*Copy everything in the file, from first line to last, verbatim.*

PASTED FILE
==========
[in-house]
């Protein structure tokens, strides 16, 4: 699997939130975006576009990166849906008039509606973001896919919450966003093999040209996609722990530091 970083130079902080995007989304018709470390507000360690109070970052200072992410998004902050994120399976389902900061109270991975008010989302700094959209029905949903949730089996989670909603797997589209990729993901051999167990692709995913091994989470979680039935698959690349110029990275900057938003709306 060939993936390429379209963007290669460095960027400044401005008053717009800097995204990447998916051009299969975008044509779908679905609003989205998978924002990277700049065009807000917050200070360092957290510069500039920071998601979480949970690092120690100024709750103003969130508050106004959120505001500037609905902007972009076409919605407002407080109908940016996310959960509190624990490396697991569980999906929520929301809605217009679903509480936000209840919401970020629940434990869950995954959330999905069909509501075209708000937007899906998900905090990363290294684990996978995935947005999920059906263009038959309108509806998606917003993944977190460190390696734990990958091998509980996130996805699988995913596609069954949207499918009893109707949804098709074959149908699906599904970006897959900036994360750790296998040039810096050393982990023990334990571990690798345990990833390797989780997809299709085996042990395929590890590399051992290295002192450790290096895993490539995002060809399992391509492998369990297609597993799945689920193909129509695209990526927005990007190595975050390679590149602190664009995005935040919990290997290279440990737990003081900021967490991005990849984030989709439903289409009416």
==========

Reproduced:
[in-house]
């Protein structure tokens, strides 16, 4: 699997939130975006576009990166849906008039509606973001896919919450966003093999040209996609722990530091 970083130079902080995007989304018709470390507000360690109070970052200072992410998004902050994120399976389902900061109270991975008010989302700094959209029905949903949730089996989670909603797997589209990729993901051999167990692709995913091994989470979680039935698959690349110029990275900057938003709306 060939993936390429379209963007290669460095960027400044401005008053717009800097995204990447998916051009299969975008044509779908679905609003989205998978924002990277700049065009807000917050200070360092957290510069500039920071998601979480949970690092120690100024709750103003969130508050106004959120505001500037609905902007972009076409919605407002407080109908940016996310959960509190624990490396697991569980999906929520929301809605217009679903509480936000209840919401970020629940434990869950995954959330999905069909509501075209708000937007899906998900905090990363290294684990996978995935947005999920059906263009038959309108509806998606917003993944977190460190390696734990990958091998509980996130996805699988995913596609069954949207499918009893109707949804098709074959149908699906599904970006897959900036994360750790296998040039810096050393982990023990334990571990690798345990990833390797989780997809299709085996042990395929590890590399051992290295002192450790290096895993490539995002060809399992391509492998369990297609597993799945689920193909129509695209990526927005990007190595975050390679590149602190664009995005935040919990290997290279440990737990003081900021967490991005990849984030989709439903289409009416």